GERD a Risk Factor for Temporomandibular Joint Disorders
NEW YORK (Reuters Health) – Gastroesophageal reflux disease (GERD) is associated with a nearly three-fold increased risk of temporomandibular disorders (TMD), according to a new case-control study.
“We found that symptomatic GERD is associated with painful chronic TMD, and somatization, anxiety and undermined sleep mediate this association moderately,” Dr. Franklin R. Tay of The Dental College of Georgia in Augusta and the Fourth Military Medical University in Shaanxi, China, and colleagues conclude.
TMDs involve pain and impaired function of the jaw, temporomandibular joint and muscles of mastication, Dr. Tay and his team explain in CMAJ, online August 19.
Following up on a case-control study from 2010 that linked TMD to GERD, the authors conducted a larger study including 1,522 consecutive chronic TMD patients and 1,522 controls from two hospitals in China.
In the TMD group, 132 patients were diagnosed with GERD, compared to 61 patients in the control group. GERD was associated with a significantly increased risk of TMD (odds ratio 2.74).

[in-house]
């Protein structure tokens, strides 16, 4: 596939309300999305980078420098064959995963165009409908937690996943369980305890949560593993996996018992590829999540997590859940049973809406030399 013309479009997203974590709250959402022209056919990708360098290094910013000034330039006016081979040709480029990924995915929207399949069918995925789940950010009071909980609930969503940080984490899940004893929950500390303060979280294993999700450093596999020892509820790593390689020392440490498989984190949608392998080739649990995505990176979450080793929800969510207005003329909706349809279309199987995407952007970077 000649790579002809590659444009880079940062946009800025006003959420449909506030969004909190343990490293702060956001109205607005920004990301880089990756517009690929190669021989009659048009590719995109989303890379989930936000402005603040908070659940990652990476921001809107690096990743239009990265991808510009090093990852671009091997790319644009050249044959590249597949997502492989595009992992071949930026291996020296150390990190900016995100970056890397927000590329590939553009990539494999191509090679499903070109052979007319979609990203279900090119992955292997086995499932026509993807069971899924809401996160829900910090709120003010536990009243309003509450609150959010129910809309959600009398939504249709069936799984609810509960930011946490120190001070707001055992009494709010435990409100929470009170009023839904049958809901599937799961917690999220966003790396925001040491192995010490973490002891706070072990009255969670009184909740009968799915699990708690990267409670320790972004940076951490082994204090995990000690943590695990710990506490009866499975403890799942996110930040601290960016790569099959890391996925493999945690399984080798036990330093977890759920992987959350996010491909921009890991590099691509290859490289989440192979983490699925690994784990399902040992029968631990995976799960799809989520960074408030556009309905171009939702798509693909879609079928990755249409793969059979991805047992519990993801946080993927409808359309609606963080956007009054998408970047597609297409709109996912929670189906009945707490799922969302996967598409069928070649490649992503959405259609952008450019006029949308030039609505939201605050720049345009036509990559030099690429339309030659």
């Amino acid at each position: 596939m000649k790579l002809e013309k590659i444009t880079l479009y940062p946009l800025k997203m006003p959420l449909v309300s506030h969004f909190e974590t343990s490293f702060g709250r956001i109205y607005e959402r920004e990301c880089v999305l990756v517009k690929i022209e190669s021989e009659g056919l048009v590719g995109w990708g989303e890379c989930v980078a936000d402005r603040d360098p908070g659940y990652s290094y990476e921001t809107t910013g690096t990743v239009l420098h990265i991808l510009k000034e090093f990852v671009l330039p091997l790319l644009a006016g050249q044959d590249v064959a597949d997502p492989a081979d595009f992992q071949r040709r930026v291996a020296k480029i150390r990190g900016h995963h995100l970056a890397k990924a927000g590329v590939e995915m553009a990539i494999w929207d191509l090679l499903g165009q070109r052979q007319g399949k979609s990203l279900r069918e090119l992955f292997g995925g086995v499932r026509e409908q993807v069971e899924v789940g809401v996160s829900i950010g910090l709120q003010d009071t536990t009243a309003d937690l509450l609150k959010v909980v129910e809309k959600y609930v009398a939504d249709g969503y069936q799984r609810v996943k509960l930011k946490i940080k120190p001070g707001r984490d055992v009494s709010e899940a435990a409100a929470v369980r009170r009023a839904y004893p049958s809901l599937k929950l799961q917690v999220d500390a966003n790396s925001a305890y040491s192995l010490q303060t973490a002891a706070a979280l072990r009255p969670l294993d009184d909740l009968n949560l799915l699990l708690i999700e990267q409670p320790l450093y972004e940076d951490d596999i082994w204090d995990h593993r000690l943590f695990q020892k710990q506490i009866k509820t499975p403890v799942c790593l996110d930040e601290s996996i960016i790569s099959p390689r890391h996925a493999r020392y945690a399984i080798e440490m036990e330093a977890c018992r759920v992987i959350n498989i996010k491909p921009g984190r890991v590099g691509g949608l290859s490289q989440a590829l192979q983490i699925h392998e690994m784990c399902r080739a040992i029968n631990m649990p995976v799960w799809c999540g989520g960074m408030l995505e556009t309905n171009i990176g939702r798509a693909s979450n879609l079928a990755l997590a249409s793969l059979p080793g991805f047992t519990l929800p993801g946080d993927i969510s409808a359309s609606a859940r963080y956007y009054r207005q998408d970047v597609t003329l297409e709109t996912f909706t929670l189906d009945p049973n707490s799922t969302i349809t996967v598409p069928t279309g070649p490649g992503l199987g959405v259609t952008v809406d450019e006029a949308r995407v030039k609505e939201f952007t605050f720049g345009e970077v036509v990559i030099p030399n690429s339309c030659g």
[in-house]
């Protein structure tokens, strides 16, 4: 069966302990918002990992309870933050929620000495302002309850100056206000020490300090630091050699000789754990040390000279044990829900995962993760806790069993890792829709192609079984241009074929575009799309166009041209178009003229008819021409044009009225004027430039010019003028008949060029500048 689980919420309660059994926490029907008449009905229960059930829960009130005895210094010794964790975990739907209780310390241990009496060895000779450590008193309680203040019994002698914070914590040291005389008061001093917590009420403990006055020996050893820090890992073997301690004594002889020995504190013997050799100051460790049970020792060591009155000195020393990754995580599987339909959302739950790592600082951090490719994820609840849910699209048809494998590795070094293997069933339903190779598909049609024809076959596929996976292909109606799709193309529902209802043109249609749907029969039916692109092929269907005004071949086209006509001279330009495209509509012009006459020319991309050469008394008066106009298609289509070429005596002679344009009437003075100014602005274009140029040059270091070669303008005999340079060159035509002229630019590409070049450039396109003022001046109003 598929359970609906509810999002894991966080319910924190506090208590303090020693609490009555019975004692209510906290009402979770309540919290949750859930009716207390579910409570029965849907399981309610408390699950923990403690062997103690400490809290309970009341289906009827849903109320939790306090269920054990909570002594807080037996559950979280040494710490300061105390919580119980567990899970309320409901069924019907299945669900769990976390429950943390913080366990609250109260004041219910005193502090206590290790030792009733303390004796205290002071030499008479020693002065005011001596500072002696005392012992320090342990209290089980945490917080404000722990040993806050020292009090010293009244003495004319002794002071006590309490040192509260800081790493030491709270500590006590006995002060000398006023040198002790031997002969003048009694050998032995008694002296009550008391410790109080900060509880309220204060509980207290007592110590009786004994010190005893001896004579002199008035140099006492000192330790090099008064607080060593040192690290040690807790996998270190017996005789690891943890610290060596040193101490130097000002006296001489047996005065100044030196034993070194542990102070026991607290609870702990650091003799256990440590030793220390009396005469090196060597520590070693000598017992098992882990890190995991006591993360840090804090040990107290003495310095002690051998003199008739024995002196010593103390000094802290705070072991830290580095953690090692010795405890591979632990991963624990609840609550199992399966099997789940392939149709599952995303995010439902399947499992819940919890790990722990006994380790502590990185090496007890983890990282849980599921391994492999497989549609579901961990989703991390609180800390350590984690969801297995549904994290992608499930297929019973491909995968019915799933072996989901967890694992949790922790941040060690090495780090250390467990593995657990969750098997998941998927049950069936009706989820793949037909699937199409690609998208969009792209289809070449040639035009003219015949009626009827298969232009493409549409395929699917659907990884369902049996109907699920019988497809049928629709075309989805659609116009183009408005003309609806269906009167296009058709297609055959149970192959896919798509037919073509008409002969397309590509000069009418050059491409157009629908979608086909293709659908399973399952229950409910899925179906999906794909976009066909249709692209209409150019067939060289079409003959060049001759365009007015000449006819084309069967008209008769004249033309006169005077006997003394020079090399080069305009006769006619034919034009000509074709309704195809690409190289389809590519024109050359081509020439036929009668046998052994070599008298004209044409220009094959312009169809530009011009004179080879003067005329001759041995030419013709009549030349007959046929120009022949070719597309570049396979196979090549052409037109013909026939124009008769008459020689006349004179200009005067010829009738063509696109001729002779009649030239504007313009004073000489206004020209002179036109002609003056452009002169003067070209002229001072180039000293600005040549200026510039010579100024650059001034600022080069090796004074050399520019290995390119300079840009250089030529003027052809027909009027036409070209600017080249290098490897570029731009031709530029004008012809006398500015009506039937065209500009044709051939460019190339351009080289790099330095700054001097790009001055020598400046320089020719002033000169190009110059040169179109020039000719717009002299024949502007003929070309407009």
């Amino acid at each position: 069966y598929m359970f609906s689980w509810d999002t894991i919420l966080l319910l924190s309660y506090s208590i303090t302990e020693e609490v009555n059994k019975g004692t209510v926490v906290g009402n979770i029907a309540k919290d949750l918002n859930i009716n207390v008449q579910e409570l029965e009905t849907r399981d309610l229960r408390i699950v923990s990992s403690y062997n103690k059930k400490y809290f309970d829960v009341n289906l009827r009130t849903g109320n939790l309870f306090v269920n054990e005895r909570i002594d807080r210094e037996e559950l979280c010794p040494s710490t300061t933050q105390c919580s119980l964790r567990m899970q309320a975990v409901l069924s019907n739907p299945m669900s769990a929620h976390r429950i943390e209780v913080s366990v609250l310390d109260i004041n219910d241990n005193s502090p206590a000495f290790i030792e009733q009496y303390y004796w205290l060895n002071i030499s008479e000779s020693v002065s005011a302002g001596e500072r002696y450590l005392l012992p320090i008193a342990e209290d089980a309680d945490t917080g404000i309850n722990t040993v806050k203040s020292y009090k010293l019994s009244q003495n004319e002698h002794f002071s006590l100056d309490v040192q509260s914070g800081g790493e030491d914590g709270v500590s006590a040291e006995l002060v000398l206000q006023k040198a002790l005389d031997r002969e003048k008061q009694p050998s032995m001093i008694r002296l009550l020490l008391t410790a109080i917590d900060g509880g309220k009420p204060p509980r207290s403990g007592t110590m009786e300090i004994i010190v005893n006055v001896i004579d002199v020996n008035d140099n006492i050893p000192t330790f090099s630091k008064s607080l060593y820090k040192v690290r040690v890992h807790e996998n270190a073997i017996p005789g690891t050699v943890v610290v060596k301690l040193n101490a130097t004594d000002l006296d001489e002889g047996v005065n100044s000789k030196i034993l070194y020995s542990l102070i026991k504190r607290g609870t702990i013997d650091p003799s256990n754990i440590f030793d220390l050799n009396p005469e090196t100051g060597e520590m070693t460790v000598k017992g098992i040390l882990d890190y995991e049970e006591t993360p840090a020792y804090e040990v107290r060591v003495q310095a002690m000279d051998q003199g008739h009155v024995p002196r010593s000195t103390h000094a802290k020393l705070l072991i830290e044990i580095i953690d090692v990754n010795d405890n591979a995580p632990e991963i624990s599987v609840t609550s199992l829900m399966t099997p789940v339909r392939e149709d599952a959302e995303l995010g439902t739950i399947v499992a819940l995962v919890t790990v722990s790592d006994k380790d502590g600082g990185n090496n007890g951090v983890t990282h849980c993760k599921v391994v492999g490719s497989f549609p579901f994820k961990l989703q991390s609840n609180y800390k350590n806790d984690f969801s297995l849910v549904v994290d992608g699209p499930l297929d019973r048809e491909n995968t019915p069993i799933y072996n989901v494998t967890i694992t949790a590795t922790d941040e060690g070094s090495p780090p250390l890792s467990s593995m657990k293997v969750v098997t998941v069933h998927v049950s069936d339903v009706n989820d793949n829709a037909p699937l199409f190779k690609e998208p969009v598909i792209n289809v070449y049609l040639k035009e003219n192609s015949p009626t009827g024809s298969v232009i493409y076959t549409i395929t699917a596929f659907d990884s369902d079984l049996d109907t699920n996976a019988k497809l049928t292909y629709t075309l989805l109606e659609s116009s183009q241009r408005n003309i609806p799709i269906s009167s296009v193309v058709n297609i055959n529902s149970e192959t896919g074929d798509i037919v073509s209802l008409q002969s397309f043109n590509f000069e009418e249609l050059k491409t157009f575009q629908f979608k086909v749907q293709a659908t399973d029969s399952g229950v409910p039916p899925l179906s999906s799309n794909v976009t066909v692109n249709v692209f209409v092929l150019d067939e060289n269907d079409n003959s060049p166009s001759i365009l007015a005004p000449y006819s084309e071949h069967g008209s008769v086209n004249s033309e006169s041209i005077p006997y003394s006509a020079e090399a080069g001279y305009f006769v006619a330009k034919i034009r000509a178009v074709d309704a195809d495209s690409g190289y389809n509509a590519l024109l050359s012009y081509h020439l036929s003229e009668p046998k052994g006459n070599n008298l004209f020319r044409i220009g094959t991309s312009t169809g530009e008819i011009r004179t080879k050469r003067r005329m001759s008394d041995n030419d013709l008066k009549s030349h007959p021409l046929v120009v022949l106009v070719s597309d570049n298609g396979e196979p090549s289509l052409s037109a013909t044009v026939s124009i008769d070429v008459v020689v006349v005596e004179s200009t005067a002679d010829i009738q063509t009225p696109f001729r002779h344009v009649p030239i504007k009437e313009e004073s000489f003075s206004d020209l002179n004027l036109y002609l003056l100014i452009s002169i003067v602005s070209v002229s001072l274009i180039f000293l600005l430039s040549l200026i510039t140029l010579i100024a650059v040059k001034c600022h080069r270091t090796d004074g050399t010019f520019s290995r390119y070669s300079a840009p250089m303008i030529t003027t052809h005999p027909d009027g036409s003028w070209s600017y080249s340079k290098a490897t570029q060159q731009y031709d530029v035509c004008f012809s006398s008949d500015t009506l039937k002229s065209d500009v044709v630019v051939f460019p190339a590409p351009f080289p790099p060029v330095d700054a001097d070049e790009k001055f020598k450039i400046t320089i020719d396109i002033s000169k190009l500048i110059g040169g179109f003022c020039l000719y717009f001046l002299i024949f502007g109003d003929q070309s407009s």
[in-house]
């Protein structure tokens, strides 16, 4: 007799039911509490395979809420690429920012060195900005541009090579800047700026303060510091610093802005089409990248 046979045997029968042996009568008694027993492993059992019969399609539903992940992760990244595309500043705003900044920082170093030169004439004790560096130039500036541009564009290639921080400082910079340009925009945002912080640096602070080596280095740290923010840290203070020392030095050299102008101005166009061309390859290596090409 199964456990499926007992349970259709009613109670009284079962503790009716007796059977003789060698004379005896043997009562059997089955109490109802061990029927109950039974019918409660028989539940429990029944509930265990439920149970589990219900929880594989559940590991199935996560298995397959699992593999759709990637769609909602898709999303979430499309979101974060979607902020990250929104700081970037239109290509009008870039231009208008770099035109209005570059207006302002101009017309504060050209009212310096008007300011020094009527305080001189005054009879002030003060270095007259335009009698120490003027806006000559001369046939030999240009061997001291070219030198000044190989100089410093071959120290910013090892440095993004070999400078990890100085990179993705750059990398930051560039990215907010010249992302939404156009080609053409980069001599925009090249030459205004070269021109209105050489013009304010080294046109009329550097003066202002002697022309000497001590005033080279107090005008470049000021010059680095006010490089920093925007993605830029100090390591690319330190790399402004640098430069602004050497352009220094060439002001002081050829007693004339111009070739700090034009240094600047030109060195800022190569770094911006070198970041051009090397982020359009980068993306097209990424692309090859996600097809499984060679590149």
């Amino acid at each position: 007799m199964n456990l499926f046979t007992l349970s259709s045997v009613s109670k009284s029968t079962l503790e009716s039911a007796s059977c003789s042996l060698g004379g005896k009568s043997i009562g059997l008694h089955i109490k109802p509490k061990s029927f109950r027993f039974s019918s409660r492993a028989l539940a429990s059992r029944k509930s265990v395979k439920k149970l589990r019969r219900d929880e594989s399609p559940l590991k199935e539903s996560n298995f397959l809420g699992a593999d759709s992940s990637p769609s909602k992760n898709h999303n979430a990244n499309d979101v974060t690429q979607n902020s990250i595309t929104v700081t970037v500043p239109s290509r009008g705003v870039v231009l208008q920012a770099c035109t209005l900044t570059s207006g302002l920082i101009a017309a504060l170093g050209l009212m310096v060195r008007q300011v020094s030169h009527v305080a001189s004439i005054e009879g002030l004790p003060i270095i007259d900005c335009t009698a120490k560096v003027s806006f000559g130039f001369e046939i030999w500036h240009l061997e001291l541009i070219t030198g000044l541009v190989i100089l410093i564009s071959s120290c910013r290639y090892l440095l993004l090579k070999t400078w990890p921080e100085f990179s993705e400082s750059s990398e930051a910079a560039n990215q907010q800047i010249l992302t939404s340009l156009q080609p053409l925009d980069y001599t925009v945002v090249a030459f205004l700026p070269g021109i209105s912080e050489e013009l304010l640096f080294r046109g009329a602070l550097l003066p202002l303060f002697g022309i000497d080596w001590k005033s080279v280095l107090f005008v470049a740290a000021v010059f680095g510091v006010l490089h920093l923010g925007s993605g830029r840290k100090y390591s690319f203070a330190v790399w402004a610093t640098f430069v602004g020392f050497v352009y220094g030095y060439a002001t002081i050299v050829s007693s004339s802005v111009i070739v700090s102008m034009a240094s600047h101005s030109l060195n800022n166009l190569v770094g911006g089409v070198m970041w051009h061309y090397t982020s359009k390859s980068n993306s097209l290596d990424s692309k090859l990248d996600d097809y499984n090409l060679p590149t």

Somatization mediated 14% of the association between TMD and GERD; anxiety, 11%; and undermined sleep, 10%.
Teeth grinding or clenching, which is associated with GERD, could also contribute to jaw pain in TMD, Dr. Tay and colleagues note.
“Physicians and patients may overlook the association between chronic musculoskeletal diseases and gastrointestinal symptoms,” they write. “Patients with both chronic TMD and reflux symptoms may be underdiagnosed, resulting in deferred effective treatment and a prolonged disease course.”
They conclude: “Due consideration should be given to the evaluation and management of gastrointestinal symptoms and mental disorders in the combined therapy for painful TMD.”
Dr. Tay was not available for an interview by press time.